The Egyptian government has facilitated the conditions for obtaining citizenship for foreigners in exchange for depositing a dollar deposit in an Egyptian bank, purchasing facilities, or investing in companies. This comes within the framework of attempts to confront the dollar shortage crisis since 2022, while experts doubt the decision will significantly impact.
Discounts of up to 40%
The conditions for obtaining Egyptian citizenship in exchange for dollars, which the Prime Minister approved for the first time in 2019, consisted of buying a property for an amount of no less than 500 thousand US dollars or participating in an investment project for an amount of no less than 400 thousand dollars with a participation rate of no less than 40%, from the capital of the project, or depositing a deposit of 750,000 US dollars, which will be returned after five years in pounds, or depositing sediment of one million dollars, which will be returned after three years in pounds as well or obtaining citizenship for 250,000 dollars that will not be returned. These conditions only attracted a few people to obtain Egyptian nationality. The matter was limited to dozens, mostly Palestinians, Syrians and Libyans, who have lived and worked in Egypt for years without getting Egyptian nationality, especially since their countries are facing crises and wars.
The new decision reduced the conditions for obtaining citizenship in exchange for buying a property owned by the state or other public legal persons to $300,000 instead of $500,000, with the possibility of paying the amount in instalments within a year, with the buyer being granted residence for tourism during that period, and then giving him citizenship after paying the total amount. As for establishing an investment project or participating in it, the amendments stipulated that the amount be reduced to 350 $, with a deposit of 100 $ from the project’s revenues directly in the public treasury, not refundable, instead of the old decision to contribute an amount of 400 $, and the participation rate should not be less than 40% of the project capital.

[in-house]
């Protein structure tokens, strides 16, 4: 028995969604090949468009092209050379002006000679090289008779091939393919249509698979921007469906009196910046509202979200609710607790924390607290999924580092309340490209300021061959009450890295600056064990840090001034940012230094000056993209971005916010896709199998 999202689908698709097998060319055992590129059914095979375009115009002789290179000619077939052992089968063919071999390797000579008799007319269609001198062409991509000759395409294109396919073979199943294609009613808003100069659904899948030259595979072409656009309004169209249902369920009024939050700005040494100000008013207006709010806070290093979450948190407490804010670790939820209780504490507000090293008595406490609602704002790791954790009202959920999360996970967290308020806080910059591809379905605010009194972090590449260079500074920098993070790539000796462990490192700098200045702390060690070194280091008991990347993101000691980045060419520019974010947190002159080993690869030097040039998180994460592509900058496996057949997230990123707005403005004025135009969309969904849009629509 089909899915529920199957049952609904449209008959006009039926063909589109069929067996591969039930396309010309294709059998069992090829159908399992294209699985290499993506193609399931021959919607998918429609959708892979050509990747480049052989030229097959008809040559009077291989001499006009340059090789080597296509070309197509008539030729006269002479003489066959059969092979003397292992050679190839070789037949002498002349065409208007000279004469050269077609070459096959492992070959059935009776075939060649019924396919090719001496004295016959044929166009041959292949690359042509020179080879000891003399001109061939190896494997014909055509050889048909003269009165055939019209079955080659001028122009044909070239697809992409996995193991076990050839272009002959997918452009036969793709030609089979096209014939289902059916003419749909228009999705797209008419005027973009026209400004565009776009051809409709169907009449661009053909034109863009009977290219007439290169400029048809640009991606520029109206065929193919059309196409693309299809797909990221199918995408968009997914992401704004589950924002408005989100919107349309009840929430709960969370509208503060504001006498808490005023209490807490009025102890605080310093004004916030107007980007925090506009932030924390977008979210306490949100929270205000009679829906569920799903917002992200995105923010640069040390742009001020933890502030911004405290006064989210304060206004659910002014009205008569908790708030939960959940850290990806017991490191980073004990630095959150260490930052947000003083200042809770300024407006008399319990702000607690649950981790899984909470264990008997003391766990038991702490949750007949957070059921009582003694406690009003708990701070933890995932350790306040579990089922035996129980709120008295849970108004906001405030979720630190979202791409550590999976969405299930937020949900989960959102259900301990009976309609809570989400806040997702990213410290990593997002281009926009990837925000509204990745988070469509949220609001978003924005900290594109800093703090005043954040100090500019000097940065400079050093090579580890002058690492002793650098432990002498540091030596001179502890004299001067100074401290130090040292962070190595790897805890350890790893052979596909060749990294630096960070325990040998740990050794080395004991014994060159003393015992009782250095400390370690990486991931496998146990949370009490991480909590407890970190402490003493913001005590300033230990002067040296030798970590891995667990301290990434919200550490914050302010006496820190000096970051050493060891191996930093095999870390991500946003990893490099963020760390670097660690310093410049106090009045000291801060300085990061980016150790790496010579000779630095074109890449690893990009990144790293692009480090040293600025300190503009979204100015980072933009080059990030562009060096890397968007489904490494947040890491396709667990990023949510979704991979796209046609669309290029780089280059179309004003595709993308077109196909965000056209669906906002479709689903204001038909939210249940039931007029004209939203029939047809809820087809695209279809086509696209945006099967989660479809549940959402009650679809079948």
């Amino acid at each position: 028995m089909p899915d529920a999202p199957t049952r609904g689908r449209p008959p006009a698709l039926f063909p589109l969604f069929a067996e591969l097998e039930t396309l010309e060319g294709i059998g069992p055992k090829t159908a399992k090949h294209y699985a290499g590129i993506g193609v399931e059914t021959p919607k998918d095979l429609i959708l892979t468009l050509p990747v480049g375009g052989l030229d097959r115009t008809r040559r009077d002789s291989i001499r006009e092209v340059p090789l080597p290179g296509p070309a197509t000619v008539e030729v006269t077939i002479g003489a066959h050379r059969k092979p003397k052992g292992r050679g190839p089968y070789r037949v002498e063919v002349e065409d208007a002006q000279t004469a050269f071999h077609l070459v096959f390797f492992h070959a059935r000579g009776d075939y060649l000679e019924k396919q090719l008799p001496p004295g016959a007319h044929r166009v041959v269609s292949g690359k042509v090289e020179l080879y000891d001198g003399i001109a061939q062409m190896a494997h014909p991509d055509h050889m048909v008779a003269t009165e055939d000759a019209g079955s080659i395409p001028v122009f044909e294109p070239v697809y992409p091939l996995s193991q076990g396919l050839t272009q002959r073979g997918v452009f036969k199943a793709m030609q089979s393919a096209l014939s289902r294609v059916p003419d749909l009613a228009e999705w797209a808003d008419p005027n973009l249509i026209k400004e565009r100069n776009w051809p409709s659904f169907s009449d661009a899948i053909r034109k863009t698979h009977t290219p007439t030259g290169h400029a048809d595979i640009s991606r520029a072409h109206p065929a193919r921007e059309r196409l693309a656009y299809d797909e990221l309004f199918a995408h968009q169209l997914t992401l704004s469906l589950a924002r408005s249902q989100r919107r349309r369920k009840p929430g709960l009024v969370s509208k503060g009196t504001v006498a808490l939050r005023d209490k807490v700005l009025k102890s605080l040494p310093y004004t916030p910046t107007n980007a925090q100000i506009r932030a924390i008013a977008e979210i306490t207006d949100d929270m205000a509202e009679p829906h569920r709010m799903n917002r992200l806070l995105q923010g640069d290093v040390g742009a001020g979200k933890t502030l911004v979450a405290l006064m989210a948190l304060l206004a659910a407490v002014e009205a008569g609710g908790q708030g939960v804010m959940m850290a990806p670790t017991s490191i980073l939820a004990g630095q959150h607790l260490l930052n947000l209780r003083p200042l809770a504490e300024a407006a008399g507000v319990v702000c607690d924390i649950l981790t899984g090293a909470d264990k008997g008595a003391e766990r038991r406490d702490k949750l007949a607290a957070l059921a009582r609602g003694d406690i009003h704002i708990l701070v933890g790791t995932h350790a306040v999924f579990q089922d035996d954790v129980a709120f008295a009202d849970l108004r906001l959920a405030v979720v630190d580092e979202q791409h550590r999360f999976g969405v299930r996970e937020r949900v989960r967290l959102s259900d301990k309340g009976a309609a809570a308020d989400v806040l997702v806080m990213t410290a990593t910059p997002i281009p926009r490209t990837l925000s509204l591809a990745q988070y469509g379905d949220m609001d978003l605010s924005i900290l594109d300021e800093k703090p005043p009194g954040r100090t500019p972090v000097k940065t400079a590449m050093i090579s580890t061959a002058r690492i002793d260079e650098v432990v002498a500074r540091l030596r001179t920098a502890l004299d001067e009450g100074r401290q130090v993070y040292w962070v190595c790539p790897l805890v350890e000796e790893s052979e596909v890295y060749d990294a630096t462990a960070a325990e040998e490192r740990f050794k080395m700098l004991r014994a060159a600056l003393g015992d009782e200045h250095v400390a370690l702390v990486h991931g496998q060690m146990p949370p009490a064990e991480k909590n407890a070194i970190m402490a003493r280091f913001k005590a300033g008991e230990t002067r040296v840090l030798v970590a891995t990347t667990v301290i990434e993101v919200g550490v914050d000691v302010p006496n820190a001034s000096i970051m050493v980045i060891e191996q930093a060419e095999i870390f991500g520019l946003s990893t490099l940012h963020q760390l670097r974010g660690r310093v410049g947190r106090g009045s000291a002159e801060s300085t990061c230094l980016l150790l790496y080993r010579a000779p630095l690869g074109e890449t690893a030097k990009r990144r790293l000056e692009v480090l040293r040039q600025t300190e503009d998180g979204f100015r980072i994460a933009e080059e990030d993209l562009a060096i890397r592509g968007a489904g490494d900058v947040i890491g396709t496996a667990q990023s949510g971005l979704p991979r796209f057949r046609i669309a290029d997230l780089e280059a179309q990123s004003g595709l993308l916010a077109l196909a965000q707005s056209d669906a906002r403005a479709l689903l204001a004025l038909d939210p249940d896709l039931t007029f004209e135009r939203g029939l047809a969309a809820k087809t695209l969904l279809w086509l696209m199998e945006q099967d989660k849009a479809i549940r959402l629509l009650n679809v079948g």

As for deposits, the decision reduced their value to become a condition for obtaining citizenship in exchange for depositing an amount of $500,000 for three years only, after which it will be refunded in pounds at the exchange rate announced at the time without interest, instead of the previous condition of depositing an amount of $750,000 as a five-year deposit, or a deposit of one million dollars as a deposit for three years. As for granting citizenship in return for money, the decision authorised the payment of $250,000 in instalments. The applicant was granted a residence document for tourism during that period and then granted citizenship after paying the total amount.
Does the decision have a significant impact?
The government’s decision drew criticism from Egyptian nationalists. A lawyer close to the authority, Khaled Abu Bakr, publicly criticised the decision, saying, “I will always remain against granting Egyptian citizenship in return for money. It is enough for any investor that we grant him and his family permanent residency. Egyptians have one origin and race, and prejudice to this identity is a great matter.” He attacked Parliament for its silence: “How does Parliament allow the Prime Minister to control his decisions regarding the rules for granting Egyptian nationality?”
Economists believe that the decision will not have a significant impact, noting that foreigners’ lack of interest in buying the Egyptian nationality has nothing to do with its price and the conditions for obtaining it. Still, its main reason is that the Egyptian passport needs to be stronger and allow its holder to quickly enter important Western countries such as the United States, Britain or the European Union. Accordingly, Ashraf Abdel-Aal, an economist, believes that facilitating the financial conditions for obtaining Egyptian citizenship “may slightly increase the number of applicants from Arab countries that are experiencing wars and crises to get it, but the matter will not have a significant impact, and it will not lead to the flow of billions of dollars to the country as the government believes.” Abdel Aal believes that the government is “unrealistic in its perceptions,” explaining the failure of the initiative to “import cars by Egyptians abroad” in return for a 3-year dollar deposit, as the government expected to reap $2.5 billion from this initiative within three months. The reality was shocking, as it earned only $202 million, which forced it to extend the industry for two additional months with new incentives.